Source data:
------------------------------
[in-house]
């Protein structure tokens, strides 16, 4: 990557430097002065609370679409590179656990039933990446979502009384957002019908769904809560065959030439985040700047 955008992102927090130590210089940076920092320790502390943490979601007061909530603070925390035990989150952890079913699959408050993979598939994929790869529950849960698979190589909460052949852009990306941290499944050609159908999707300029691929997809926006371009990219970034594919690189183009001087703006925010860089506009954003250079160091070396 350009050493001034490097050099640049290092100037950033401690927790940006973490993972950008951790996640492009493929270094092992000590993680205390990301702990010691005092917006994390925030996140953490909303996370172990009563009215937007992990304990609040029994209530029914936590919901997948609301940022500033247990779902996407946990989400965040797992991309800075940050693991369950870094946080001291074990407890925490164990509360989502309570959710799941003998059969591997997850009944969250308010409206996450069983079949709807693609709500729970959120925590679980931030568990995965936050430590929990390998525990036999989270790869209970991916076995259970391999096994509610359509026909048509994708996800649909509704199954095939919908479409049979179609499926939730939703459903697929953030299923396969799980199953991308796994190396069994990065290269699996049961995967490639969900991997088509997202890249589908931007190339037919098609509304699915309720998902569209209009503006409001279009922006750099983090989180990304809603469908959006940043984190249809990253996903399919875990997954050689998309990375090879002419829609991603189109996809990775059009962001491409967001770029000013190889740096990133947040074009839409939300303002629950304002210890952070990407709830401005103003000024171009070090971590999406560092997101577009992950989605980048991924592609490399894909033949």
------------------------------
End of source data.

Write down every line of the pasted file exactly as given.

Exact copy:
[in-house]
């Protein structure tokens, strides 16, 4: 990557430097002065609370679409590179656990039933990446979502009384957002019908769904809560065959030439985040700047 955008992102927090130590210089940076920092320790502390943490979601007061909530603070925390035990989150952890079913699959408050993979598939994929790869529950849960698979190589909460052949852009990306941290499944050609159908999707300029691929997809926006371009990219970034594919690189183009001087703006925010860089506009954003250079160091070396 350009050493001034490097050099640049290092100037950033401690927790940006973490993972950008951790996640492009493929270094092992000590993680205390990301702990010691005092917006994390925030996140953490909303996370172990009563009215937007992990304990609040029994209530029914936590919901997948609301940022500033247990779902996407946990989400965040797992991309800075940050693991369950870094946080001291074990407890925490164990509360989502309570959710799941003998059969591997997850009944969250308010409206996450069983079949709807693609709500729970959120925590679980931030568990995965936050430590929990390998525990036999989270790869209970991916076995259970391999096994509610359509026909048509994708996800649909509704199954095939919908479409049979179609499926939730939703459903697929953030299923396969799980199953991308796994190396069994990065290269699996049961995967490639969900991997088509997202890249589908931007190339037919098609509304699915309720998902569209209009503006409001279009922006750099983090989180990304809603469908959006940043984190249809990253996903399919875990997954050689998309990375090879002419829609991603189109996809990775059009962001491409967001770029000013190889740096990133947040074009839409939300303002629950304002210890952070990407709830401005103003000024171009070090971590999406560092997101577009992950989605980048991924592609490399894909033949």